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Off-The-Shelf-Hacker: Enrich Your Project with a Processing Sketchbook

28 Nov 2015 9:29am, by

While the Processing language may have been designed for artists, it certainly has a place in the Off-The-Shelf-Hacker’s toolbox. Processing was designed to help visual artists code. It’ll run on a variety of hardware platforms including GNU/Linux notebooks, Windows machines and the Raspberry Pi.

It gets even better because the integrated development environment (IDE) is virtually the same as the Arduino IDE, so there are tons of useful and interesting libraries you can pull in for your projects. I find it to be especially useful for small, quick, proof of concept jobs, like creating an on-screen analog gauge or generating animated text and simple graphics.

We’ll explore using Processing for digital signage on the Raspberry Pi, in an upcoming article or two. Of course, Processing can be used for bigger things, with large data sets. Jer Thorp uses Processing for big-time data visualizations. I saw one of his keynotes and he puts on an awesome visual graphics show.

This week, we’ll take a quick look at the Processing language, see how it’s installed and investigate how it might be used in future projects.

Download And Install

Browse to the Processing download page and get the appropriate file for your machine. I used the 64-bit Linux version. I put it in my home directory and used tar, on the command line, to uncompress the file.

     rob% tar -xzvf processing-3.0.1-linux64.tgz

After tar finished I renamed the newly created Processing directory (processing-3.0.1) to “processing3” with the following command, so I could just type “cd proc*3” to get into the correct directory for running programs.

     rob% mv processing-3.0.1 processing3

Run Processing with the following. You can investigate creating a standalone program (with the code you write) under the “file” and “export application” menu items.

     rob% ./processing

Next click “file” and “Examples” to get a list of pre-written programs that demonstrate various features of Processing. Click the “Input” item and then select the “MousePress” program. You’ll see the code pop up in a new editing window.

Running a Processing program is straightforward. Click the right arrow (run) button at the top of the edit window and a new window will appear, on-screen. Position the cursor in the new window and you’ll see a series of black-colored crosses as you move the mouse around. Click and hold down the mouse button to change to white-colored crosses. Stop the program by clicking the button with the little square (stop), next to the run button.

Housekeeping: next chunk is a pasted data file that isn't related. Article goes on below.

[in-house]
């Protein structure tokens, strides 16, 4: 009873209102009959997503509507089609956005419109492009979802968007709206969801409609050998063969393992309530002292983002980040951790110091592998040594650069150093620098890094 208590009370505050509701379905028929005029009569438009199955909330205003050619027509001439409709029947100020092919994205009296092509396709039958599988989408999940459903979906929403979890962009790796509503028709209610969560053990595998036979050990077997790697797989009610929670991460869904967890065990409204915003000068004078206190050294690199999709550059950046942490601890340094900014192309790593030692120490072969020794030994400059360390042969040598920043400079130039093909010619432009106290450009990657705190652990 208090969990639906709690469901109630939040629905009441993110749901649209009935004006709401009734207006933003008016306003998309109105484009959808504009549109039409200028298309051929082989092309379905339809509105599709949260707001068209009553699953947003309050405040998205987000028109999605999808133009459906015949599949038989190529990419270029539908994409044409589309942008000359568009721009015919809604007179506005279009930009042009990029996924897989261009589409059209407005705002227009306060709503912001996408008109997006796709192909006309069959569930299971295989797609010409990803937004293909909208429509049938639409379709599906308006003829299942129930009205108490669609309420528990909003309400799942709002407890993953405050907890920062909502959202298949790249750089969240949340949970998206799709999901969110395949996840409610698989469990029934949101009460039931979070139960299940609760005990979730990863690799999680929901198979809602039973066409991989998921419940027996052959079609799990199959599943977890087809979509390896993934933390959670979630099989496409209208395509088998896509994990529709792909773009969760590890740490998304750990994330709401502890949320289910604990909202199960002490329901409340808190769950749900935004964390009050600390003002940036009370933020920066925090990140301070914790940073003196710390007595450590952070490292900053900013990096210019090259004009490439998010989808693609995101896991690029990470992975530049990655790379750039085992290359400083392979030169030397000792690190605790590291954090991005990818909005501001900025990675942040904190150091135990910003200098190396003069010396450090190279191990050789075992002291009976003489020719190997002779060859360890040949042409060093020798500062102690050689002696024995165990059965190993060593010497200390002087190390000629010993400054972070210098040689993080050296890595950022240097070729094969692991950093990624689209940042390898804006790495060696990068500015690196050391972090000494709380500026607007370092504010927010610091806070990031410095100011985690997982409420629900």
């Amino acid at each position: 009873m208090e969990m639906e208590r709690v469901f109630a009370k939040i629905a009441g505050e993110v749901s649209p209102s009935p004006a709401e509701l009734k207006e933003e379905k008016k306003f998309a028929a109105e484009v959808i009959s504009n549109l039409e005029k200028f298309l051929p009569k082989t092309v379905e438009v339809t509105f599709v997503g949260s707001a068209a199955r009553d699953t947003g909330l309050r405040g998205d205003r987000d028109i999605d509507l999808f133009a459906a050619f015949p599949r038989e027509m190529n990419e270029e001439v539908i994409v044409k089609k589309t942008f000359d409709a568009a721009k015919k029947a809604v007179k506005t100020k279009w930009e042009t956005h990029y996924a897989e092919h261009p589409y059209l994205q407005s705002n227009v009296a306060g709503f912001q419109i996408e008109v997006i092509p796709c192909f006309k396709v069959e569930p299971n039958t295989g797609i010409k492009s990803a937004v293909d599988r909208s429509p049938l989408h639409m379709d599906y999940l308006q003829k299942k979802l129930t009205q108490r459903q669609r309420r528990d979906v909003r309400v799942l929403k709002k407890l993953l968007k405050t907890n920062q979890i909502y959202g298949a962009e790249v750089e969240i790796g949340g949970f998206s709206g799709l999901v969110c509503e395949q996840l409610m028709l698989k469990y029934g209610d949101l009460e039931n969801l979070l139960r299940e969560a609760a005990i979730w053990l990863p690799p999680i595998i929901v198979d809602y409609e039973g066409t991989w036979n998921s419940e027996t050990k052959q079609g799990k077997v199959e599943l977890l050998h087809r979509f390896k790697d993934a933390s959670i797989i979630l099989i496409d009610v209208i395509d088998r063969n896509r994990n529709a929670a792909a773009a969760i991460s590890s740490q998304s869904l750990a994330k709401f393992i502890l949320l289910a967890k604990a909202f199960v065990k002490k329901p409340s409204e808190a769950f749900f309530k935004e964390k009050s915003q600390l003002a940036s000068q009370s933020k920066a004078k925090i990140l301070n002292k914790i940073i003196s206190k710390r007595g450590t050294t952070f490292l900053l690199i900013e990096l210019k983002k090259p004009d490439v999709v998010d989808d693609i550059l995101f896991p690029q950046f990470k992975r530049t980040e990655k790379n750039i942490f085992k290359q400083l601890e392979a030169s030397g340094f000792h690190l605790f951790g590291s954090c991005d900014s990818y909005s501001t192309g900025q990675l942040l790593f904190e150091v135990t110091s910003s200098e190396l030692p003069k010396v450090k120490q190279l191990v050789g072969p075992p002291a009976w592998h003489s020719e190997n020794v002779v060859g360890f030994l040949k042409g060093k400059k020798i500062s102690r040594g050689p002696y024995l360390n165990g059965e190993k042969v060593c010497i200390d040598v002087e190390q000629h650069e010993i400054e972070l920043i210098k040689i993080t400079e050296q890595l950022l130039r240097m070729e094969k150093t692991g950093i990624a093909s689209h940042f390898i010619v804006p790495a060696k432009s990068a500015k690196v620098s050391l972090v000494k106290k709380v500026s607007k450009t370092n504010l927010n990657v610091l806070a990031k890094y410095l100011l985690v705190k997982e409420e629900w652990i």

Graphic #1, below, shows the Processing integrated development environment with the “mousepress” example code and running program window. Notice that the editor looks very similar to the Arduino IDE. I like the fact that you can switch from Processing to do graphical and quick programming jobs, to designing Arduino sketches with virtually the same environment and coding structures. Standardization across tools, is a plus for the physical computing hacker.

Processing Language screenshot

Graphic #1 – Processing Language screenshot

Here’s the code for the mousepress mini-application.

 * Mouse Press. 
 * Move the mouse to position the shape. 
 * Press the mouse button to invert the color. 

void setup() {
  	size(640, 360);

void draw() {
  	if (mousePressed) {
  	} else {
	line(mouseX-66, mouseY, mouseX+66, mouseY);
	line(mouseX, mouseY-66, mouseX, mouseY+66); 

We initialize some values at the beginning. Set the background and fill colors. Then, draw the crosses, using two line functions, as the mouse moves. If a mouse button is pressed, the color changes to white, as long as it’s held down. The draw() function runs as a loop.

Since, I’ve dabbled a bit in C, Processing makes total sense to me. Move over to the Arduino and it’s the same code, albeit with slightly different functions. The two environments share many functions.

How Can You Use It?

You’ll be amazed at the sophistication of some of the example programs. You can use mathematical functions to create graphs and geometry, network functions to grab data from remote machines (Arduinos, Raspberry Pi’s and the Web) and scientific functions to visually model real-world behavior, such as a bouncing spring.

The editor has a pretty good selection of labor saving features, such as the usual cut/paste, indent and debug tools. As I mentioned earlier, once you get a program working, it can be exported to run standalone on your notebook or Raspberry Pi. I like to develop on my Linux notebook and copy my work over to the Raspberry Pi, but that’s just my normal workflow. The Pi 2 is definitely capable of running the Raspberry Pi IDE, if you want to do everything there.

Next Steps

Be sure to travel through the Processing exhibition page to get an idea of the cool projects other developers are building. There must be a couple of hundred projects, with new ones added every month.

Next week we’ll go a little deeper into Processing and cover a few programs for animated text and shapes for digital signage. We’ll look at the code and I’ll cover running an app in standalone mode.

In the meantime, take a look at Processing and let me know what you think.

Feature Image: “Light Kinetics,” an interactive light installation that uses Processing, from Espadaysantacruz.

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